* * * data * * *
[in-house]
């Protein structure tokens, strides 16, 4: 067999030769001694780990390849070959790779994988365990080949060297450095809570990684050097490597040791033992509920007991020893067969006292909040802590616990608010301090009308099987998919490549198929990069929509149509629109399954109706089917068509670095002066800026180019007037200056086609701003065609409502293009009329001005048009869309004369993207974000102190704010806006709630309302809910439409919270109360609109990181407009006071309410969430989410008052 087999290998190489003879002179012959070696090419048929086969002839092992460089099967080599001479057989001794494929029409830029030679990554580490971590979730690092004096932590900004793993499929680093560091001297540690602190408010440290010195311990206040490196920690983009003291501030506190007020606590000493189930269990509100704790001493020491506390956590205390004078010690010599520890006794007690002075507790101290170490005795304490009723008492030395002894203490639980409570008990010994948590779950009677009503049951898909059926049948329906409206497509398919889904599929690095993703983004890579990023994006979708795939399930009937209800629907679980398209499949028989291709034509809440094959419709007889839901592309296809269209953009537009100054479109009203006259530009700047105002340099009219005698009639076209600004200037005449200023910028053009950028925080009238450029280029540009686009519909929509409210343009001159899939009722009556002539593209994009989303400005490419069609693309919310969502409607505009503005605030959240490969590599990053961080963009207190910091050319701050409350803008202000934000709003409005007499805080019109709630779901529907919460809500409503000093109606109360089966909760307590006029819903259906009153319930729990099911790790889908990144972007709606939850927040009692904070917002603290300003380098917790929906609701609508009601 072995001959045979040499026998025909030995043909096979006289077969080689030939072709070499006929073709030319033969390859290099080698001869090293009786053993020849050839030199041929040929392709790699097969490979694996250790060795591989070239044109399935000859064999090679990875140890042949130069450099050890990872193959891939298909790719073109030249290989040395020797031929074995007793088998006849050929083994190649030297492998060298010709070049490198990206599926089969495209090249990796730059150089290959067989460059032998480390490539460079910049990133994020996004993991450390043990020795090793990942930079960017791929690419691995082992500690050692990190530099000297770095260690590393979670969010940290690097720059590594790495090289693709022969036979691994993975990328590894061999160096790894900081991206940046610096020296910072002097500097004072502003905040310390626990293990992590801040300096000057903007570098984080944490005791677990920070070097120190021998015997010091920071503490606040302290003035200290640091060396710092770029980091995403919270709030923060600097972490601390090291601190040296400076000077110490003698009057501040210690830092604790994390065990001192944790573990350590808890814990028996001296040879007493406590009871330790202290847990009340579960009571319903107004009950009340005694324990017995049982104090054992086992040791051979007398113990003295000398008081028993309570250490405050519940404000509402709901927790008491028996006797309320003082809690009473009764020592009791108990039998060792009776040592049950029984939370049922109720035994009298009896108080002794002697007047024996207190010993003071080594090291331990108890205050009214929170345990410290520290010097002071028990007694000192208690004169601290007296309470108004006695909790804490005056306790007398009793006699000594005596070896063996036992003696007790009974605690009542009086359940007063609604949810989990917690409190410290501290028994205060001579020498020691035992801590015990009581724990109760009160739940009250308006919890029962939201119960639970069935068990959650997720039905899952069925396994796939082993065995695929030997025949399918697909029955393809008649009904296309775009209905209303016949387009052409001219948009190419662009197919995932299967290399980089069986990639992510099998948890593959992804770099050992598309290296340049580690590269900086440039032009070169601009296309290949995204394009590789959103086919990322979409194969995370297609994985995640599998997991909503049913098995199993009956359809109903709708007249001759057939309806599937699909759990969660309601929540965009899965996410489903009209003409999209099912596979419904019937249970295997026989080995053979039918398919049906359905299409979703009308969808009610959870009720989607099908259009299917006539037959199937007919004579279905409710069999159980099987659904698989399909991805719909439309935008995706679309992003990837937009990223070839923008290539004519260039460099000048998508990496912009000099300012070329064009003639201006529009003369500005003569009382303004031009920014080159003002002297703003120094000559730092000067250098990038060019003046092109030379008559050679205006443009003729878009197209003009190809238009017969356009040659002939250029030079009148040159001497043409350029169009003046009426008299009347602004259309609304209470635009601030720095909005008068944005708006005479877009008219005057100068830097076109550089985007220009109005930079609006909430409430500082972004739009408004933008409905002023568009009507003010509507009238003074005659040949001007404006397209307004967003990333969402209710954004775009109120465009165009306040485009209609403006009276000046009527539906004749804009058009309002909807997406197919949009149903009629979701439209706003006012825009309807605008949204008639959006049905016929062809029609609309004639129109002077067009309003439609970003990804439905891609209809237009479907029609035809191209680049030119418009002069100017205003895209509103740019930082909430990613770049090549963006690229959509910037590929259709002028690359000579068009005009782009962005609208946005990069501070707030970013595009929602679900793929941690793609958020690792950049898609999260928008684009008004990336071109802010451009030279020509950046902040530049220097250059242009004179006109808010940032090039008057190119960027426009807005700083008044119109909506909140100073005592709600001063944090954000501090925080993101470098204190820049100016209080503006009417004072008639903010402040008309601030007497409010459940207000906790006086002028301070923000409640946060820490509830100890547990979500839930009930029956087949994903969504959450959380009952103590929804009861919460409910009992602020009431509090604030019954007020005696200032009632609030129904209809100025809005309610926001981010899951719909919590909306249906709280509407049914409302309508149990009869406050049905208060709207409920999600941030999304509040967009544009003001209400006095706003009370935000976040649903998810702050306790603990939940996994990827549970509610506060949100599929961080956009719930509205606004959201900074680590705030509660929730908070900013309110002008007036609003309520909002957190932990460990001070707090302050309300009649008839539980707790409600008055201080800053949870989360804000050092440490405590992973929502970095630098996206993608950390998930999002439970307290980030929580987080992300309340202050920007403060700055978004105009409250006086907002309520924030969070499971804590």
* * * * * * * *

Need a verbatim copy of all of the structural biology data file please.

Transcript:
[in-house]
């Protein structure tokens, strides 16, 4: 067999030769001694780990390849070959790779994988365990080949060297450095809570990684050097490597040791033992509920007991020893067969006292909040802590616990608010301090009308099987998919490549198929990069929509149509629109399954109706089917068509670095002066800026180019007037200056086609701003065609409502293009009329001005048009869309004369993207974000102190704010806006709630309302809910439409919270109360609109990181407009006071309410969430989410008052 087999290998190489003879002179012959070696090419048929086969002839092992460089099967080599001479057989001794494929029409830029030679990554580490971590979730690092004096932590900004793993499929680093560091001297540690602190408010440290010195311990206040490196920690983009003291501030506190007020606590000493189930269990509100704790001493020491506390956590205390004078010690010599520890006794007690002075507790101290170490005795304490009723008492030395002894203490639980409570008990010994948590779950009677009503049951898909059926049948329906409206497509398919889904599929690095993703983004890579990023994006979708795939399930009937209800629907679980398209499949028989291709034509809440094959419709007889839901592309296809269209953009537009100054479109009203006259530009700047105002340099009219005698009639076209600004200037005449200023910028053009950028925080009238450029280029540009686009519909929509409210343009001159899939009722009556002539593209994009989303400005490419069609693309919310969502409607505009503005605030959240490969590599990053961080963009207190910091050319701050409350803008202000934000709003409005007499805080019109709630779901529907919460809500409503000093109606109360089966909760307590006029819903259906009153319930729990099911790790889908990144972007709606939850927040009692904070917002603290300003380098917790929906609701609508009601 072995001959045979040499026998025909030995043909096979006289077969080689030939072709070499006929073709030319033969390859290099080698001869090293009786053993020849050839030199041929040929392709790699097969490979694996250790060795591989070239044109399935000859064999090679990875140890042949130069450099050890990872193959891939298909790719073109030249290989040395020797031929074995007793088998006849050929083994190649030297492998060298010709070049490198990206599926089969495209090249990796730059150089290959067989460059032998480390490539460079910049990133994020996004993991450390043990020795090793990942930079960017791929690419691995082992500690050692990190530099000297770095260690590393979670969010940290690097720059590594790495090289693709022969036979691994993975990328590894061999160096790894900081991206940046610096020296910072002097500097004072502003905040310390626990293990992590801040300096000057903007570098984080944490005791677990920070070097120190021998015997010091920071503490606040302290003035200290640091060396710092770029980091995403919270709030923060600097972490601390090291601190040296400076000077110490003698009057501040210690830092604790994390065990001192944790573990350590808890814990028996001296040879007493406590009871330790202290847990009340579960009571319903107004009950009340005694324990017995049982104090054992086992040791051979007398113990003295000398008081028993309570250490405050519940404000509402709901927790008491028996006797309320003082809690009473009764020592009791108990039998060792009776040592049950029984939370049922109720035994009298009896108080002794002697007047024996207190010993003071080594090291331990108890205050009214929170345990410290520290010097002071028990007694000192208690004169601290007296309470108004006695909790804490005056306790007398009793006699000594005596070896063996036992003696007790009974605690009542009086359940007063609604949810989990917690409190410290501290028994205060001579020498020691035992801590015990009581724990109760009160739940009250308006919890029962939201119960639970069935068990959650997720039905899952069925396994796939082993065995695929030997025949399918697909029955393809008649009904296309775009209905209303016949387009052409001219948009190419662009197919995932299967290399980089069986990639992510099998948890593959992804770099050992598309290296340049580690590269900086440039032009070169601009296309290949995204394009590789959103086919990322979409194969995370297609994985995640599998997991909503049913098995199993009956359809109903709708007249001759057939309806599937699909759990969660309601929540965009899965996410489903009209003409999209099912596979419904019937249970295997026989080995053979039918398919049906359905299409979703009308969808009610959870009720989607099908259009299917006539037959199937007919004579279905409710069999159980099987659904698989399909991805719909439309935008995706679309992003990837937009990223070839923008290539004519260039460099000048998508990496912009000099300012070329064009003639201006529009003369500005003569009382303004031009920014080159003002002297703003120094000559730092000067250098990038060019003046092109030379008559050679205006443009003729878009197209003009190809238009017969356009040659002939250029030079009148040159001497043409350029169009003046009426008299009347602004259309609304209470635009601030720095909005008068944005708006005479877009008219005057100068830097076109550089985007220009109005930079609006909430409430500082972004739009408004933008409905002023568009009507003010509507009238003074005659040949001007404006397209307004967003990333969402209710954004775009109120465009165009306040485009209609403006009276000046009527539906004749804009058009309002909807997406197919949009149903009629979701439209706003006012825009309807605008949204008639959006049905016929062809029609609309004639129109002077067009309003439609970003990804439905891609209809237009479907029609035809191209680049030119418009002069100017205003895209509103740019930082909430990613770049090549963006690229959509910037590929259709002028690359000579068009005009782009962005609208946005990069501070707030970013595009929602679900793929941690793609958020690792950049898609999260928008684009008004990336071109802010451009030279020509950046902040530049220097250059242009004179006109808010940032090039008057190119960027426009807005700083008044119109909506909140100073005592709600001063944090954000501090925080993101470098204190820049100016209080503006009417004072008639903010402040008309601030007497409010459940207000906790006086002028301070923000409640946060820490509830100890547990979500839930009930029956087949994903969504959450959380009952103590929804009861919460409910009992602020009431509090604030019954007020005696200032009632609030129904209809100025809005309610926001981010899951719909919590909306249906709280509407049914409302309508149990009869406050049905208060709207409920999600941030999304509040967009544009003001209400006095706003009370935000976040649903998810702050306790603990939940996994990827549970509610506060949100599929961080956009719930509205606004959201900074680590705030509660929730908070900013309110002008007036609003309520909002957190932990460990001070707090302050309300009649008839539980707790409600008055201080800053949870989360804000050092440490405590992973929502970095630098996206993608950390998930999002439970307290980030929580987080992300309340202050920007403060700055978004105009409250006086907002309520924030969070499971804590």